Defense Secretary Chuck Hagel said Friday that climate change is creating both new opportunities and challenges in the Arctic as warmer temperatures and melting ice transform the region.

Arctic ice is melting at an unprecedented rate, opening new sea lanes for commerce, exposing more areas for oil and gas drilling, and putting coastal communities at risk as oceans rise, Hagel said at the Halifax International Security Forum.

"Climate change, while not new to history, is new to the modern world," Hagel said. "It can significantly add to the global challenges of instability," such as poverty and hunger.

Hagel said the Obama administration would double down on efforts to maintain the Arctic region, which includes strengthening ties with Canada, Russia and other Arctic nations through international agreements.

The speech comes after the White House released a strategy for energy development in the Arctic this summer, which called for enhancing infrastructure for energy development.

The administration embarked on its plan following mishaps on Alaska's coast last year by Royal Dutch Shell. The oil giant was supposed to begin drilling in the Beaufort and Chukchi seas, but a series of technical delays forced it to pause the efforts. The company has recently said it hopes to resume drilling in the summer.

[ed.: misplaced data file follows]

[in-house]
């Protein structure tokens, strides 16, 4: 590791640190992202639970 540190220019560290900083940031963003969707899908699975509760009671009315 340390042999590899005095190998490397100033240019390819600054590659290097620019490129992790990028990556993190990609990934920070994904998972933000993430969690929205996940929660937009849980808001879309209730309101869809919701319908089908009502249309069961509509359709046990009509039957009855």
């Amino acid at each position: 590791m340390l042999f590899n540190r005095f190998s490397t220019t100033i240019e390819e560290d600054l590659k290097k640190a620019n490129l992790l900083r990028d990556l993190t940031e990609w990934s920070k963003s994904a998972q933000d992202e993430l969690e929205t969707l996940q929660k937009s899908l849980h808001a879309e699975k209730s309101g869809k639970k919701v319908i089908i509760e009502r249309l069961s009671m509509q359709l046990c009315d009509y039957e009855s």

But policymakers around the world must be mindful of the impact burning fossil fuels will have on climate change and the Arctic, Hagel said.

The Pentagon has been looking at the nexus of energy and climate change for some time, Hagel noted. The federal government's biggest energy user, the Defense Department, is also its biggest consumer of renewable energy and plans to get 25 percent of its power from renewable sources by 2025.

In a sense, the Arctic's recent changes feed into each other — burning more fossil fuels as world energy demand rises releases more greenhouse gases, which warms the planet, which melts ice, which makes it possible for drillers to access hydrocarbons that were previously unavailable.

Nations must proceed with caution on that front, Hagel said, pointing to the destructive Typhoon Haiyan in the Philippines as an example of the intense and destructive storms scientists say could become more frequent with a warming planet.

Such disasters would put a strain on the Pentagon's resources in terms of providing humanitarian aid. And other potential effects of climate change — such as drought — could lead to desperately impoverished populations that become prime recruiting targets for extremist groups, the Defense Department has warned.

"The effects of climate change and new energy resources are far-reaching and unpredictable," Hagel said.